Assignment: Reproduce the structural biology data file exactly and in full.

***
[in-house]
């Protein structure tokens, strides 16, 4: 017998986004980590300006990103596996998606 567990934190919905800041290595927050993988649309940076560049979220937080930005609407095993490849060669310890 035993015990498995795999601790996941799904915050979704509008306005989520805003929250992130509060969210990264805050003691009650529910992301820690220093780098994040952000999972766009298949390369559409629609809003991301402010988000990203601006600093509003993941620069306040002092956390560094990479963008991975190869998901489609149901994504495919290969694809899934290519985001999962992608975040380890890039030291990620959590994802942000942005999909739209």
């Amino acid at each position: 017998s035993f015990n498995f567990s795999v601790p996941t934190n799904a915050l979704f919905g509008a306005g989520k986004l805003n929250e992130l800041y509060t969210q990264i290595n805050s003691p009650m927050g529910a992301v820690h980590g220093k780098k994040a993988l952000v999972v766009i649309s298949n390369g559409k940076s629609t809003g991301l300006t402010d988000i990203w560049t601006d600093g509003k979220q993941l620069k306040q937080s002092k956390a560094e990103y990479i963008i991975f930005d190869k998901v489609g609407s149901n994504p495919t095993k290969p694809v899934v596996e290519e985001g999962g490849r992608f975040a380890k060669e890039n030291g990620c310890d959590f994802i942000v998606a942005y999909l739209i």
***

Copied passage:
[in-house]
């Protein structure tokens, strides 16, 4: 017998986004980590300006990103596996998606 567990934190919905800041290595927050993988649309940076560049979220937080930005609407095993490849060669310890 035993015990498995795999601790996941799904915050979704509008306005989520805003929250992130509060969210990264805050003691009650529910992301820690220093780098994040952000999972766009298949390369559409629609809003991301402010988000990203601006600093509003993941620069306040002092956390560094990479963008991975190869998901489609149901994504495919290969694809899934290519985001999962992608975040380890890039030291990620959590994802942000942005999909739209």
């Amino acid at each position: 017998s035993f015990n498995f567990s795999v601790p996941t934190n799904a915050l979704f919905g509008a306005g989520k986004l805003n929250e992130l800041y509060t969210q990264i290595n805050s003691p009650m927050g529910a992301v820690h980590g220093k780098k994040a993988l952000v999972v766009i649309s298949n390369g559409k940076s629609t809003g991301l300006t402010d988000i990203w560049t601006d600093g509003k979220q993941l620069k306040q937080s002092k956390a560094e990103y990479i963008i991975f930005d190869k998901v489609g609407s149901n994504p495919t095993k290969p694809v899934v596996e290519e985001g999962g490849r992608f975040a380890k060669e890039n030291g990620c310890d959590f994802i942000v998606a942005y999909l739209i």